Darth Vader: “This is CNN.”

If the CNN climate crap analyst was actually aware of the science, the political dichotomy wouldn’t have been a surprise. Those who favor collectivism (AKA Marxism) also tend to view the weather as a climate crisis. While those who favor individual liberty and prosperity, tend to view the weather as something to dress for.

He then finishes in the most hilarious fashion…

There’s hope, though

OK, so about that hope.The bright spot — and it truly is a bright one — is… Greta Thunberg, the…

Darth Vader: “This is CNN.”

Greta Thunberg, the disgruntled, misinformed and probably abused teenager…

“Help us Greta-Wan-Kenobi! You’re our only hope!”

Happy New Year! Welcome to the last year of the second decade of the twenty-first century!

Is anyone else annoyed by all the new decade nonsense? There was no Year Zero, except in the classic Ray Milland movie. All millennia, centuries and decades Anno Domini begin with one, not zero.


Alley, R.B. 2000. “The Younger Dryas cold interval as viewed from central Greenland”. Quaternary Science Reviews 19:213-226.

Alley, R.B.. 2004. “GISP2 Ice Core Temperature and Accumulation Data”.
IGBP PAGES/World Data Center for Paleoclimatology Data Contribution Series #2004-013. NOAA/NGDC Paleoclimatology Program, Boulder CO, USA.

Church, J. A., and White, N. J. ( 2006). “A 20th century acceleration in global sea‐level rise”. Geophys. Res. Lett., 33, L01602, doi:10.1029/2005GL024826.

Church, J.A., White, N.J., 2011. “Sea-level rise from the late 19th to the early 21st Century”. Surv. Geophys.

Jevrejeva, S. , J.C. Moore, A. Grinsted, A.P. Matthews, G. Spada. 2014.  “Trends and acceleration in global and regional sea levels since 1807”.  Global and Planetary Change. %vol 113, 10.1016/j.gloplacha.2013.12.004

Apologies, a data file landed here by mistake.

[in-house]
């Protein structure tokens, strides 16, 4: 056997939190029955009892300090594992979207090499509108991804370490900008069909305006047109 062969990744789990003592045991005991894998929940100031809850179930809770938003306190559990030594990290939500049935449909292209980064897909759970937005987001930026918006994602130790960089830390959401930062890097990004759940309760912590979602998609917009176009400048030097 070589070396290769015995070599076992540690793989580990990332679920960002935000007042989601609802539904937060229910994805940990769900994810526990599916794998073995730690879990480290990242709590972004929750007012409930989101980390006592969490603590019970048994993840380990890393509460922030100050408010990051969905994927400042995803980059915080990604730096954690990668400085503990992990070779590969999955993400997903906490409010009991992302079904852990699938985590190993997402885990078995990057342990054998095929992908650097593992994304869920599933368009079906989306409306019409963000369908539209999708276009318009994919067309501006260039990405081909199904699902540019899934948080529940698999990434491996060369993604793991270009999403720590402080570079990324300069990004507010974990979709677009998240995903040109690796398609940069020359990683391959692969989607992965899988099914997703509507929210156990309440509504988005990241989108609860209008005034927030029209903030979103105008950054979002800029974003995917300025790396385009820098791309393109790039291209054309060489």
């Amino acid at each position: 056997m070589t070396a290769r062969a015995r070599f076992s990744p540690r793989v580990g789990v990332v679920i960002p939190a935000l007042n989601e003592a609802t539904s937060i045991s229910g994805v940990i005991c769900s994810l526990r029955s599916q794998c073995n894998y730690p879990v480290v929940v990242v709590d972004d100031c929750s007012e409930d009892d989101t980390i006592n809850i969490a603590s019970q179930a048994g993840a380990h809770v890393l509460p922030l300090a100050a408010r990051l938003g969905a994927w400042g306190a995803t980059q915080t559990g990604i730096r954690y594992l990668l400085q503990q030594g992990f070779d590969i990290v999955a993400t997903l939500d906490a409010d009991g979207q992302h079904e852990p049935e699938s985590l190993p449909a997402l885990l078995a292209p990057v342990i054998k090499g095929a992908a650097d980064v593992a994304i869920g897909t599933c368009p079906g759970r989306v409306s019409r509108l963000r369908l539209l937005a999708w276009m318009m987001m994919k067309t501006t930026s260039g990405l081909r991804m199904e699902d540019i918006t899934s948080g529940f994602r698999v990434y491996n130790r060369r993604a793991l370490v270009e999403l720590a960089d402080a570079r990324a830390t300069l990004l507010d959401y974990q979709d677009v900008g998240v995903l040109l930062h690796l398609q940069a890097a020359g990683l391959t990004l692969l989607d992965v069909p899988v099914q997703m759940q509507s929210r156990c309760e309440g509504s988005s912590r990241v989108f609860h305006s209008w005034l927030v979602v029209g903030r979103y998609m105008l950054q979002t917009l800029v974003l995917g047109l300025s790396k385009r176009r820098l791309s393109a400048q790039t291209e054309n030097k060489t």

Maibach, E., Perkins, D., Francis, Z., Myers, T., Englbom, A., et al. (2016). A 2016 National Survey of American Meteorological Society Member Views on Climate Change: Initial Findings. George Mason University, Fairfax, VA: Center for Climate Change Communication.

MacFarling-Meure, C., D. Etheridge, C. Trudinger, P. Steele, R. Langenfelds, T. van Ommen, A. Smith, and J. Elkins (2006). “Law Dome CO2, CH4 and N2O ice core records extended to 2000 years BP“. Geophys. Res. Lett., 33, L14810, doi:10.1029/2006GL026152.

Moberg, A., D.M. Sonechkin, K. Holmgren, N.M. Datsenko and W. Karlén. 2005.  “Highly variable Northern Hemisphere temperatures reconstructed from low- and high-resolution proxy data”. Nature, Vol. 433, No. 7026, pp. 613-617, 10 February 2005.

Oerlemans, J. “Extracting a climate signal from 169 glacier records”. Science (80-. ). 2005, 308, 675–677, doi:10.1126/science.1107046.